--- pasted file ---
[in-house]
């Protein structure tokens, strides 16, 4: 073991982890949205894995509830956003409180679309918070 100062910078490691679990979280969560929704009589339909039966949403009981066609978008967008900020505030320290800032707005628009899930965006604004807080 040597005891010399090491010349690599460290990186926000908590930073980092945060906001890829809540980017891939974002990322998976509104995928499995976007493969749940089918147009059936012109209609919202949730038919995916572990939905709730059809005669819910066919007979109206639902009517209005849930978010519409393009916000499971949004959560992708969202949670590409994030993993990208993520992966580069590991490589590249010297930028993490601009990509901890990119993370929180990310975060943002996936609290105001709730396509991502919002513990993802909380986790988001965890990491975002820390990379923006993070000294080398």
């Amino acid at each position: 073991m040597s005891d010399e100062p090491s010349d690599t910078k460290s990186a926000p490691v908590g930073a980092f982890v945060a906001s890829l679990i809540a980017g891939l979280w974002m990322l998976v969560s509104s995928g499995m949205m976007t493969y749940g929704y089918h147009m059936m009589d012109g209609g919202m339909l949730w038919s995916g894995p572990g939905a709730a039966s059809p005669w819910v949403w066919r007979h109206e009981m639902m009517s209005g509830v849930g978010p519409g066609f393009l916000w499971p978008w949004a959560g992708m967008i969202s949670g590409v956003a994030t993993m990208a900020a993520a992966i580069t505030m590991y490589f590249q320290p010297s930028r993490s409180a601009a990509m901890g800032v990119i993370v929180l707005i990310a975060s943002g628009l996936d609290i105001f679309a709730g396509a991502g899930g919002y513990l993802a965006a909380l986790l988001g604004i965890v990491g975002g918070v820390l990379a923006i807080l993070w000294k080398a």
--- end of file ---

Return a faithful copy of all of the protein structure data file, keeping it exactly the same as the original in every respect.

[in-house]
């Protein structure tokens, strides 16, 4: 073991982890949205894995509830956003409180679309918070 100062910078490691679990979280969560929704009589339909039966949403009981066609978008967008900020505030320290800032707005628009899930965006604004807080 040597005891010399090491010349690599460290990186926000908590930073980092945060906001890829809540980017891939974002990322998976509104995928499995976007493969749940089918147009059936012109209609919202949730038919995916572990939905709730059809005669819910066919007979109206639902009517209005849930978010519409393009916000499971949004959560992708969202949670590409994030993993990208993520992966580069590991490589590249010297930028993490601009990509901890990119993370929180990310975060943002996936609290105001709730396509991502919002513990993802909380986790988001965890990491975002820390990379923006993070000294080398």
């Amino acid at each position: 073991m040597s005891d010399e100062p090491s010349d690599t910078k460290s990186a926000p490691v908590g930073a980092f982890v945060a906001s890829l679990i809540a980017g891939l979280w974002m990322l998976v969560s509104s995928g499995m949205m976007t493969y749940g929704y089918h147009m059936m009589d012109g209609g919202m339909l949730w038919s995916g894995p572990g939905a709730a039966s059809p005669w819910v949403w066919r007979h109206e009981m639902m009517s209005g509830v849930g978010p519409g066609f393009l916000w499971p978008w949004a959560g992708m967008i969202s949670g590409v956003a994030t993993m990208a900020a993520a992966i580069t505030m590991y490589f590249q320290p010297s930028r993490s409180a601009a990509m901890g800032v990119i993370v929180l707005i990310a975060s943002g628009l996936d609290i105001f679309a709730g396509a991502g899930g919002y513990l993802a965006a909380l986790l988001g604004i965890v990491g975002g918070v820390l990379a923006i807080l993070w000294k080398a």